Page tree


Support | BlogContact Us | 844.332.2821



This documentation applies to Trifacta Wrangler. Download this free product.
Registered users of this product or Trifacta Wrangler Enterprise should login to Product Docs through the application.


The following changes have been applied to Wrangle in this release.

Release 4.1

Standardization page and transform have been removed

For a number of releases, the Standardization page and its related transform have been available via feature flag, due to a number of issues.

NOTE: This feature was not typically enabled in Trifacta Wrangler Enterprise deployments.

This feature has been removed from the product altogether and will be replaced in the future by a more robust standardization and normalization capability. 

Syntax Changes

New Transforms

Transform NameDocumentationNotes
commentComment Transform

In previous releases, you could insert comments of the following format:

// This is a comment.

Beginning in Release 4.1, comments are supported by formal transform.

New Functions

Function NameDocumentation

Release 4.0.1

Map data type is now Object data type

The Map data type has been renamed to the Object data type. There are no changes to the behavior.

NOTE: This change is not reflected in the Release 4.0.1 PDF documentation.


Splitrows transform now permits specifying of quote escaping character

For text-based formats that format fields between quotes, you can specify the character that is used to signify the escaping of the quote character in the data. The quoteEscapeChar parameter identifies the character in the data the precedes quotes that are supposed to be part of the data, instead of the marker for a field. See Splitrows Transform.

Release 4.0

Script steps displayed in natural language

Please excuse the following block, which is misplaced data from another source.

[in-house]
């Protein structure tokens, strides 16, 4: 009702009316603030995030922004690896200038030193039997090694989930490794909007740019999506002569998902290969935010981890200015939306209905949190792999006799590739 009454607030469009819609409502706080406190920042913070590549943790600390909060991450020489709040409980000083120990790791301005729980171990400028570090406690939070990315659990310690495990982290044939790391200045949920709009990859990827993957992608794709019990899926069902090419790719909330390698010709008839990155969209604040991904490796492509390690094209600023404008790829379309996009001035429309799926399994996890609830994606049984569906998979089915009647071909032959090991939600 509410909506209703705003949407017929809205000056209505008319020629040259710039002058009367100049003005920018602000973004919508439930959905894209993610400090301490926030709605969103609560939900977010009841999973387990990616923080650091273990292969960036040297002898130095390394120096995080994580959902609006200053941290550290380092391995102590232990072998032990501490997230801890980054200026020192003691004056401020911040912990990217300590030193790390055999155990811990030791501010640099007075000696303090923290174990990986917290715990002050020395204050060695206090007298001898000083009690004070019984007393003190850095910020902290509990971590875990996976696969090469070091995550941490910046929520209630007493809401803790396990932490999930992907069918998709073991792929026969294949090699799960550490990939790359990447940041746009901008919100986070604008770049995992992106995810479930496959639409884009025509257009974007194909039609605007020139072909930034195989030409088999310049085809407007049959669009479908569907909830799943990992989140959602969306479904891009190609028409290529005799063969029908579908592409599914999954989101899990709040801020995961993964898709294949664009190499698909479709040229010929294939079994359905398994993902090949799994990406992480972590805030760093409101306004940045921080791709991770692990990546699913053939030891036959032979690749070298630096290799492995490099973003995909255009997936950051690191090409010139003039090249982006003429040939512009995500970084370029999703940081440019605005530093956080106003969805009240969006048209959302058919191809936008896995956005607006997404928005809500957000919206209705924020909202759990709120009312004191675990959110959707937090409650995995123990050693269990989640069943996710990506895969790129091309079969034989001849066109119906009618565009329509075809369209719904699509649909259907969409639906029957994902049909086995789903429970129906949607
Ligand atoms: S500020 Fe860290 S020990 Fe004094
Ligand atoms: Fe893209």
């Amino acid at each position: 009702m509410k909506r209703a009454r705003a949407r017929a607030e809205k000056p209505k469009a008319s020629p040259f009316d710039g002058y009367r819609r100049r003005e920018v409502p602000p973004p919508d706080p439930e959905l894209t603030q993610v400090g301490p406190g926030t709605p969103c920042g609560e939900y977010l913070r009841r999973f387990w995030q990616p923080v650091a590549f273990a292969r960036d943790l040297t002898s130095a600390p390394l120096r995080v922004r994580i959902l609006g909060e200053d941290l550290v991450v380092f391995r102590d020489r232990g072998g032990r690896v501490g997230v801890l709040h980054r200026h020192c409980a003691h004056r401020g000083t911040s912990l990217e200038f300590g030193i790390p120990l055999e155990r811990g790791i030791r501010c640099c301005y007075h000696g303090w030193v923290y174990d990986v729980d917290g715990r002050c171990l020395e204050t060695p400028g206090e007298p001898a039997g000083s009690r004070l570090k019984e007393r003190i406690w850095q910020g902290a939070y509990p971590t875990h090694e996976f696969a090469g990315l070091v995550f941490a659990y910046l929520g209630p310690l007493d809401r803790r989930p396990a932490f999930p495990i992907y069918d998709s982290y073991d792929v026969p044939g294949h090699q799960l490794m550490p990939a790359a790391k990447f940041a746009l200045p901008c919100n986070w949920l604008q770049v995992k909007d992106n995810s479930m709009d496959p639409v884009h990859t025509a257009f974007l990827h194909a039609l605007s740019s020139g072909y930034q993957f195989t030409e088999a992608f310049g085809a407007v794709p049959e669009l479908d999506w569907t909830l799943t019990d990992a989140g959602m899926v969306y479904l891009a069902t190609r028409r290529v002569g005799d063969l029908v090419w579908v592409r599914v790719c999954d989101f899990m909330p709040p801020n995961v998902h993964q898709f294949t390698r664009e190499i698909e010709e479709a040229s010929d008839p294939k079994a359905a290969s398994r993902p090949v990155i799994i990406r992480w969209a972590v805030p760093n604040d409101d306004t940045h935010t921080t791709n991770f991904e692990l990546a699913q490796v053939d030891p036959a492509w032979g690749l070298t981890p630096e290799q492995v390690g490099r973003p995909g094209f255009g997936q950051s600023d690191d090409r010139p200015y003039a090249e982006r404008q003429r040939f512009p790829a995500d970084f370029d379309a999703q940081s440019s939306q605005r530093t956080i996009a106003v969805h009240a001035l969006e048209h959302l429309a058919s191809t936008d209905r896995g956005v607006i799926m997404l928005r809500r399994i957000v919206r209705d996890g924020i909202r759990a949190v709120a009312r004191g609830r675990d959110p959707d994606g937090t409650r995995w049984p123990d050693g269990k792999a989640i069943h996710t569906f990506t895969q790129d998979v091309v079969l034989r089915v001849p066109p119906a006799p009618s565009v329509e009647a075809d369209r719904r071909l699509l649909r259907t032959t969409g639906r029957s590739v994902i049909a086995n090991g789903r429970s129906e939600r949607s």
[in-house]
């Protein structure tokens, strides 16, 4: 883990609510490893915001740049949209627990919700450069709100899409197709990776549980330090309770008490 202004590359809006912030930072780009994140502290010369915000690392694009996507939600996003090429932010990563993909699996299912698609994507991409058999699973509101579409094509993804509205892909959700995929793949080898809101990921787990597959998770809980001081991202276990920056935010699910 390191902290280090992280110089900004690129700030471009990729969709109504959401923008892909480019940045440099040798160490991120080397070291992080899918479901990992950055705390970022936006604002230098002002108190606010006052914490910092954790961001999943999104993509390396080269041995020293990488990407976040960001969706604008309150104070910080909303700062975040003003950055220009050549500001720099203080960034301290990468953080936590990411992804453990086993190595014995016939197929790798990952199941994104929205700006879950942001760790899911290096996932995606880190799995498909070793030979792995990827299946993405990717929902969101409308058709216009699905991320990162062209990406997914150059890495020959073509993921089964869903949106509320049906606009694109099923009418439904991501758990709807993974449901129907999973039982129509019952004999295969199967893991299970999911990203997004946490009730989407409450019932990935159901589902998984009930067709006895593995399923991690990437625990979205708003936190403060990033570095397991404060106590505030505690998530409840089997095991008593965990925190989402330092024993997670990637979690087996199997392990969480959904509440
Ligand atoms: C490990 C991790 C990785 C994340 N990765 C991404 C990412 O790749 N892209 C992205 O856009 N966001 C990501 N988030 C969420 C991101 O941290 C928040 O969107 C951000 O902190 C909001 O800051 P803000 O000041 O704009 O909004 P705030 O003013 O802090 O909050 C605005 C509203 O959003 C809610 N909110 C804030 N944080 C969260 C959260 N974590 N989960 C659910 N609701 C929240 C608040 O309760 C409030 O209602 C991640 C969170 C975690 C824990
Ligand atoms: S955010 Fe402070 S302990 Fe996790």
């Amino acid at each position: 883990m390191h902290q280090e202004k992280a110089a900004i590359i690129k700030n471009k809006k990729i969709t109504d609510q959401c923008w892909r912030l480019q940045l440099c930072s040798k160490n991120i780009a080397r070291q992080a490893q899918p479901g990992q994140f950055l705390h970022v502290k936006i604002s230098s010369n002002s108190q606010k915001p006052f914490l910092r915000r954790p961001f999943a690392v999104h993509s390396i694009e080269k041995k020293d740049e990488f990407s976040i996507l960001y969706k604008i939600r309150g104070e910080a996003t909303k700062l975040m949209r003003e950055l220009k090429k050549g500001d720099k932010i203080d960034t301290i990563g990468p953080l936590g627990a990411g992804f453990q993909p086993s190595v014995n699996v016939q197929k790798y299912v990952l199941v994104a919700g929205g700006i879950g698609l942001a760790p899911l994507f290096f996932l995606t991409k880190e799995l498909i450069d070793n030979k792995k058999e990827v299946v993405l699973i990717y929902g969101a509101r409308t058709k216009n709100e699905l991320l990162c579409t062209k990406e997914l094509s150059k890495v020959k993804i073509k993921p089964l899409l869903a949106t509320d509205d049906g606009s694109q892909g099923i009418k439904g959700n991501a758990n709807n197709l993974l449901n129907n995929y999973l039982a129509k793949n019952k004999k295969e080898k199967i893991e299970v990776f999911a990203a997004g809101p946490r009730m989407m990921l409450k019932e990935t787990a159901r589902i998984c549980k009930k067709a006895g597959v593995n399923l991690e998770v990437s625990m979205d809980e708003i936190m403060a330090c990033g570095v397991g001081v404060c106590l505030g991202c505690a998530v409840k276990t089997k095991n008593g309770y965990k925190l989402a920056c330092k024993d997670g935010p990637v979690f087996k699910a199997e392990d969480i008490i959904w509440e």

In Release 3.2.1 and earlier, the steps of your recipe were displayed in raw form of Wrangle, as in the following example:

split col: column1 on: ',' limit: 5 quote: '\"'

Beginning in Release 4.0, by default, recipe steps are displayed in a more natural form of language, so that you can read the intention of the step without having to understand the details of the underlying language syntax. In natural language format, the above step is rendered as the following:

Split column1 on ',' 5 times


  • If you edit a natural language version of your step, you perform your edits in Wrangle
  • If preferred, you can switch back to displaying in source Wrangle. In the data grid, click the Data Grid options button. Select Show Wrangle Script. See Data Grid Panel.
  • Recipe steps are listed in the product documentation in source Wrangle, so that you can copy and paste them into the Transform Builder as needed.

setderive, and window transforms can now perform any type of computation

To support the above capabilities, the following changes appear in the language:

Multi-column input support

  • set and settype transforms now support multiple input columns.
  • When working with multiple columns, set transform now accepts a placeholder variable in the formula. 
  • See Set Transform.
  • See Settype Transform.

Syntax Changes

Terminology Changes

rollingaverage function accepts two windowing parameters.

In Release 3.2.1 and earlier, you could specify your window for computing the rolling average using a single parameter.

window value: ROLLINGAVG(POS_Sales, 3) order: Whse_Nbr

This single parameter determined the row offset after the current row. The above transform captures a window of values from the current row forward two rows for the rolling average value. There was no way to capture a window that included values that were both before and after the current row.

Beginning in Release 4.0, the function accepts an additional parameter, which enables computation across a before/after window. The following example computes the rolling average from two rows before and two rows after the current row:

window value: ROLLINGAVERAGE(POS_Sales, 3, 2) order: Whse_Nbr


  • The function name has changed to ROLLINGAVERAGE.
  • The behavior of the first parameter has changed. It captures rows before the current one, instead of rows after the current one.
    • The default values are -1 and 0, which capture all values from the current row back to the first row of the dataset.
  • During the upgrade process, transform steps using this function are automatically migrated to the new method of specification. 
  • For more information, see ROLLINGAVERAGE Function.
Function Changes

The following name changes have been applied to existing functions to use more familiar names.

Old Function NameNew Function NameNotes

New Datetime functions

These functions generate date and timestamps at execution time: